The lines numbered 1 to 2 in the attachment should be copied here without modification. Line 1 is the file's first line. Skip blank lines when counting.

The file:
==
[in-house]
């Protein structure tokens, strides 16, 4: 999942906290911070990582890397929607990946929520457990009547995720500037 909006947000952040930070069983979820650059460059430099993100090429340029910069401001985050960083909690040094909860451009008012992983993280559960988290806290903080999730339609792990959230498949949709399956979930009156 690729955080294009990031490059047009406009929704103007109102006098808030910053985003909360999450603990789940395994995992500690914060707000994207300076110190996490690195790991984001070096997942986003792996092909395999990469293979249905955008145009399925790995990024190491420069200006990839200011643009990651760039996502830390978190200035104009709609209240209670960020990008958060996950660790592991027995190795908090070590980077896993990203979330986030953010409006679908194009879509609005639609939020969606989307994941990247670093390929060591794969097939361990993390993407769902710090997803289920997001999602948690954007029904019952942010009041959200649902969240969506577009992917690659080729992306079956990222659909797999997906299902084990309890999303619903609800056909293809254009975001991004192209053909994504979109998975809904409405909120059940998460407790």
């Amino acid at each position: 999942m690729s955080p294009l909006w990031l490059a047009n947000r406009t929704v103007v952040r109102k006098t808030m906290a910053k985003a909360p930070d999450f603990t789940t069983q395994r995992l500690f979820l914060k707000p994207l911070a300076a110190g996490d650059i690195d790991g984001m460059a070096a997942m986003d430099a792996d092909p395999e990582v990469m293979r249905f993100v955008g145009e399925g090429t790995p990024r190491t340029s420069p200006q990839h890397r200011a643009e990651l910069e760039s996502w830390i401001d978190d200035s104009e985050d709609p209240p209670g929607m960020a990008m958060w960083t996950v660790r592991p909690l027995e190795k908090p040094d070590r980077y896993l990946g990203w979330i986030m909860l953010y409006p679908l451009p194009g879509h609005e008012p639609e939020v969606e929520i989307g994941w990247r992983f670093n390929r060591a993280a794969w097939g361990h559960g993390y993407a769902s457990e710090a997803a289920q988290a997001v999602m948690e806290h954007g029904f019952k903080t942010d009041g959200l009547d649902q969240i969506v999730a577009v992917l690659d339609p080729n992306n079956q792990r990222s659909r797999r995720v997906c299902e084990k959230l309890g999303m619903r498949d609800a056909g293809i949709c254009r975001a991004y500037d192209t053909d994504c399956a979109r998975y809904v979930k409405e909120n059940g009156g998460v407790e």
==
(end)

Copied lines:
[in-house]
């Protein structure tokens, strides 16, 4: 999942906290911070990582890397929607990946929520457990009547995720500037 909006947000952040930070069983979820650059460059430099993100090429340029910069401001985050960083909690040094909860451009008012992983993280559960988290806290903080999730339609792990959230498949949709399956979930009156 690729955080294009990031490059047009406009929704103007109102006098808030910053985003909360999450603990789940395994995992500690914060707000994207300076110190996490690195790991984001070096997942986003792996092909395999990469293979249905955008145009399925790995990024190491420069200006990839200011643009990651760039996502830390978190200035104009709609209240209670960020990008958060996950660790592991027995190795908090070590980077896993990203979330986030953010409006679908194009879509609005639609939020969606989307994941990247670093390929060591794969097939361990993390993407769902710090997803289920997001999602948690954007029904019952942010009041959200649902969240969506577009992917690659080729992306079956990222659909797999997906299902084990309890999303619903609800056909293809254009975001991004192209053909994504979109998975809904409405909120059940998460407790």